But that's because the region was wetter than it had been just four years earlier, thus the bison and deer and other animals needed for the explorers to survive were more available than they would have been during a drought. Even at that, the expedition had to struggle to come up with enough food.
Food became so scarce at times that they had to eat some of their horses, and even dogs belonging to Native Americans. Their diet "alternated between periods of feasting and starvation," historian R. D. Burroughs contends.
The expedition's log notes that in September of 1805 "the men are becoming lean and debilitated, on account of the scarcity and poor quality of provisions on which we exist." Some were clearly in the early stages of starvation.
Knapp stops short of saying the expedition would have failed if it had been attempted during a drought, but he has no doubt that the weather played a key role in its success.
What would have happened if they had turned back, or encountered conditions that were hopelessly inhospitable? They might have reported back to the president that it wasn't worth it. Literally, don't go there.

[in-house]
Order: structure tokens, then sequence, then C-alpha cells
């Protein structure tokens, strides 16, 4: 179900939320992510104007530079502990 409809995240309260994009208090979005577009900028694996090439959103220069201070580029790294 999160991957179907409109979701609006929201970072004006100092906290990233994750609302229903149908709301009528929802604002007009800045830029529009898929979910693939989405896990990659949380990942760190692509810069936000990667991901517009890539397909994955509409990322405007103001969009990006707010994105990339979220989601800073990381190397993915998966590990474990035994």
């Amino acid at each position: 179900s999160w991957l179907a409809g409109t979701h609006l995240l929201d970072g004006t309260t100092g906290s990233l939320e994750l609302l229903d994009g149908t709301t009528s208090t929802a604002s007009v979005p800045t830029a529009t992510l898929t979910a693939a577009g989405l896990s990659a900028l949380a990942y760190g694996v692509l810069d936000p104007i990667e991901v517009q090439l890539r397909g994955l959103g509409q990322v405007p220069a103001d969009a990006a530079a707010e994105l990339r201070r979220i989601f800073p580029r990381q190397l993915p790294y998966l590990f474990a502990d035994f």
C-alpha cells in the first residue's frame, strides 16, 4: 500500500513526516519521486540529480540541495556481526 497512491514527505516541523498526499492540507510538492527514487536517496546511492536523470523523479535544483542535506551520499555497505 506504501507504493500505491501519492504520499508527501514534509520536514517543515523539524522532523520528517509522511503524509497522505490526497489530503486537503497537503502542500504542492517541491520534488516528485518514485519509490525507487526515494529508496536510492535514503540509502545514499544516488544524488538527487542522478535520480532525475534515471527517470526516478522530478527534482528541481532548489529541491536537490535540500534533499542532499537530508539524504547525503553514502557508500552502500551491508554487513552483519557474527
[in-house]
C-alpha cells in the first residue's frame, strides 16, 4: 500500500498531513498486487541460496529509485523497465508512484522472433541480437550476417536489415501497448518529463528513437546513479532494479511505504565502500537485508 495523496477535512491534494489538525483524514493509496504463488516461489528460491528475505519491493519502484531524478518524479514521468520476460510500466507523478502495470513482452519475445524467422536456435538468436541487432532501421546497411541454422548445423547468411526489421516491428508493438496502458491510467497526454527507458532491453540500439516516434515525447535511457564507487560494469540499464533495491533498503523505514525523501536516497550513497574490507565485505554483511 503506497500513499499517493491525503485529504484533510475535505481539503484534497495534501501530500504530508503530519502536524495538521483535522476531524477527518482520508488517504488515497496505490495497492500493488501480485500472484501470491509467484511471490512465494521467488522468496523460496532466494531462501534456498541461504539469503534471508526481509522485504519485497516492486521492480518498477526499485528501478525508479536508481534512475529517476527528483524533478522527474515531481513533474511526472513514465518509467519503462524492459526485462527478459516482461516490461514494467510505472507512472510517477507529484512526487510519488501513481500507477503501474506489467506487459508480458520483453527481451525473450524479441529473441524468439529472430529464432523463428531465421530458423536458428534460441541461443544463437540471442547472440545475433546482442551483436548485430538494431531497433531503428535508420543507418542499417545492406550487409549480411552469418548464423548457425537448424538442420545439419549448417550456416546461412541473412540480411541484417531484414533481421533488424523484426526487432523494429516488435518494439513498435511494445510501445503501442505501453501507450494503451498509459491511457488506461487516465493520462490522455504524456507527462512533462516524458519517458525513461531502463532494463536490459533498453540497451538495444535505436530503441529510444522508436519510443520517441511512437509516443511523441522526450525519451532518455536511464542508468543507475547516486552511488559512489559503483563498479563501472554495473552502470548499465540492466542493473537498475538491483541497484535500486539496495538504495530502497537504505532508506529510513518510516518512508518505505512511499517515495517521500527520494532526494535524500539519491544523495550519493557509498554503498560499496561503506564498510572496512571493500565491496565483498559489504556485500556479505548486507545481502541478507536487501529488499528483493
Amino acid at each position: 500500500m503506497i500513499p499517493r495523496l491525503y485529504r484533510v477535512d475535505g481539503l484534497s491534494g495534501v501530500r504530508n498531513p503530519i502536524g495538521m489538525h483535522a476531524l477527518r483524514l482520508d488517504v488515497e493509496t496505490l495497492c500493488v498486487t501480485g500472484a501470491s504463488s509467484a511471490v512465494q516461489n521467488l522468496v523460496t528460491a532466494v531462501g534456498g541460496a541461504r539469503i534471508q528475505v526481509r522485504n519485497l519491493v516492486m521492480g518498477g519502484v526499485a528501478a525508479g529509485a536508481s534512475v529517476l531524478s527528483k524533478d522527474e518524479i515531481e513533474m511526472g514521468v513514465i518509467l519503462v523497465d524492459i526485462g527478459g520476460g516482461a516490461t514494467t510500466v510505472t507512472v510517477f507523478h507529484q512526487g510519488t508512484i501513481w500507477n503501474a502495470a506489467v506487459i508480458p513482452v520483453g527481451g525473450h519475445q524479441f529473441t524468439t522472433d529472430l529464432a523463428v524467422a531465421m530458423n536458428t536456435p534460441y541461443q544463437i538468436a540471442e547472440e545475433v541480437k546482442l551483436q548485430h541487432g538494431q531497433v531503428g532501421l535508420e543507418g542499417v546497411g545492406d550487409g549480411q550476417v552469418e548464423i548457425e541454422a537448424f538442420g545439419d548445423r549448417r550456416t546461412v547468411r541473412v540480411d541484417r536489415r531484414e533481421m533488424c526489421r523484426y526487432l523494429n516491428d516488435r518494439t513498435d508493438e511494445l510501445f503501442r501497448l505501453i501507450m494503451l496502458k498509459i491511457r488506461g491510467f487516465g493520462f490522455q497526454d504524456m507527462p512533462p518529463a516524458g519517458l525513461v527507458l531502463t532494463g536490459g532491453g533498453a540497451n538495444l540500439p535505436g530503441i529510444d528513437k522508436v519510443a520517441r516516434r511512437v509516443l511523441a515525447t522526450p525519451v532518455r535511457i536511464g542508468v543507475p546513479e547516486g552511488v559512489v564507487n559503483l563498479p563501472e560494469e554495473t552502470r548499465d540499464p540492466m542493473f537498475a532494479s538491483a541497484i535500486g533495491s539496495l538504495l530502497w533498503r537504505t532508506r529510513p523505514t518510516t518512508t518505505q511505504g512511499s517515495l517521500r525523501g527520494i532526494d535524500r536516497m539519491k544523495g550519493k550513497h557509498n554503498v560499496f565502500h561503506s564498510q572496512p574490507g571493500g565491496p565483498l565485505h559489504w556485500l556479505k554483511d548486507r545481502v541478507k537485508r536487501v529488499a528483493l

And if they had starved to death because the green hills that attracted wildlife had remained brown and lifeless? Would the westward expansion have continued?
Maybe, but probably at a different pace. The Lewis and Clark journey is widely considered the most important expedition in the history of the nation, because it did help set the country on a new expansionist course.
If they had failed, perhaps the United States would have been less fierce in claiming those lands, and more of us would be speaking Spanish today.
Lewis and Clark succeeded, forever carving their names in the history books. Sometimes, you just can't beat being lucky.
Lee Dye’s column appears weekly on ABCNEWS.com. A former science writer for the Los Angeles Times, he now lives in Juneau, Alaska.